Apr 30, 2011

Only way out

Bringing non-taxpayers into the tax net is the only option to come out of the economic blind alley

By Huzaima Bukhari and Dr. Ikramul Haq

In the wake of statements on tax reforms by Finance Minister, Abdul Hafeez Shaikh, while in Washington and interview of Governor State Bank of Pakistan, Shahid Kardar, with Reuters early this month, the country is in the grip of heated debate on how existing revenues should be increased. Member Inland Revenue, Federal Board of Revenue (FBR), in a series of Press statements during the week stressed that "the real challenge confronted by the country is to revamp the tax system to survive as a successful nation".

While FBR is keen to introduce new taxes, without first ensuring the enforcement of existing ones, powerful businessmen have warned that if wealth tax is re-imposed, they would openly protest and counter this move with full force. Hafiz Shaikh, Shahid Kardar, Nadeem Ul Haque, during parleys with IMF and World Bank, tried their best to convince donors to give more loans to Pakistan as the government was sincere and serious in keeping the fiscal deficit within agreed limit and imposing necessary tax measures for this purpose.

However, IMF-World Bank teams were annoyed with the present state of affairs and dismal performance of FBR even after receiving millions of dollars from them for Tax Administration Reforms Programme (TARP). Hafiz, Kardar and Nadeem want reforms, but are helpless before the crafty tax bureaucrats.

For the last many years, FBR is struggling to improve tax-to-GDP ratio but has utterly failed despite resorting to all kinds of highhandedness in blocking genuine refunds, data manipulation, harsh tax policies and unjust withholding taxes. Tax-to-GDP ratio dropped to 9 percent in 2009-2010 from 12.5 percent in 2001-2002. FBR works in protecting tax evaders while squeezing the last drop out of those who pay due taxes. This unholy alliance between FBR and tax evaders is depriving the nation of billions of rupees.

FBR enjoys unlimited discretionary powers under various tax codes. Tax machinery is not subjected to pecuniary damages for blatantly unlawful acts. Those who neither file returns nor pay any tax are friends of tax collectors but large taxpayers are compelled to pay what is not even due at times. They are forced to spend millions to get relief in courts.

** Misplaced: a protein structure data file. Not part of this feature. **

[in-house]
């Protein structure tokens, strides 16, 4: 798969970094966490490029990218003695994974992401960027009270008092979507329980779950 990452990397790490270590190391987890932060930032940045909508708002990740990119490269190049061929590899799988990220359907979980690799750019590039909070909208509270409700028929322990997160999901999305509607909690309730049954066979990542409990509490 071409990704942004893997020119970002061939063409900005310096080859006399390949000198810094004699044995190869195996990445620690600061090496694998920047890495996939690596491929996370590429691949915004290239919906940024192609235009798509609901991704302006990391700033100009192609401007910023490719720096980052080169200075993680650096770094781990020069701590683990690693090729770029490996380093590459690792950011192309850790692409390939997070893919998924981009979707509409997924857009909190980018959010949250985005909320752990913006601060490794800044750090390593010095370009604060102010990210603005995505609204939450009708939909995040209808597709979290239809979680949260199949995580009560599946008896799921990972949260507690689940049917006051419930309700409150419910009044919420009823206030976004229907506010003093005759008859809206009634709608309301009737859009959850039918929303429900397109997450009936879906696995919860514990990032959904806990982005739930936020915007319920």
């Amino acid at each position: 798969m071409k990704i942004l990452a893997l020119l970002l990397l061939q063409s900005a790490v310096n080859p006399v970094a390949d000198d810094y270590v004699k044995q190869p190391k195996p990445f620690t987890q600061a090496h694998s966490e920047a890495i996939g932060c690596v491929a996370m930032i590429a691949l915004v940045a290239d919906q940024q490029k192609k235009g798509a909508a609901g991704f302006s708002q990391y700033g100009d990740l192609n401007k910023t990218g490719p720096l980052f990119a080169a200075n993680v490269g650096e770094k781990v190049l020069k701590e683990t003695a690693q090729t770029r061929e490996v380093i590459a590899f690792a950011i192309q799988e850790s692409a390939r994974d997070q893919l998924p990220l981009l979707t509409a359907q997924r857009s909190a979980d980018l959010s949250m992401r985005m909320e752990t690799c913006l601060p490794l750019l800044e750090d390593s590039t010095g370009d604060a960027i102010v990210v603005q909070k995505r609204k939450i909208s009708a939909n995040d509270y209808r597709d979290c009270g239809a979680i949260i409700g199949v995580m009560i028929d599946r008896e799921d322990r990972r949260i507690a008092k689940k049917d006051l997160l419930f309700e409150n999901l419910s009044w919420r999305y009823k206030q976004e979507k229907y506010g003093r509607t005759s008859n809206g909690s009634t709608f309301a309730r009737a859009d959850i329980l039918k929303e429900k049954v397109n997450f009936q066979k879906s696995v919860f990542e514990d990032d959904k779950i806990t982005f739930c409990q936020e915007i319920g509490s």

Even when obnoxious orders are declared unlawful by courts, no action is taken against delinquent officers. The FBR clout is so strong that it escapes any kind of accountability. The stalwarts of FBR thwart imposition of progressive taxes and plead oppressive taxes. It is an established fact that since 1991-92, the incidence of regressive taxes, shamelessly levied on the poor, has been increasing manifold -- making the powerful sections richer and richer.

Progressive taxes like wealth tax, estate duty, capital gain on immovable property and gift tax were abolished to benefit the rich. This has distorted the entire tax system, created income inequalities, widened the rich-poor divide and retarded economic growth.

When regressive taxes -- sales tax and presumptive taxes under income tax code -- were imposed in 1990 and 1991, our fiscal deficit was just Rs80 billion. After 20 years, our fiscal deficit has soared to nearly Rs900 billion, proving beyond any doubt that irrational taxes do not bridge fiscal deficit; rather they push a nation towards debt enslavement and economic collapse. Irrational tax measures have always played a decisive role in destroying civic society and paving the way for anarchy and chaos. This is exactly what the rulers want for Pakistan.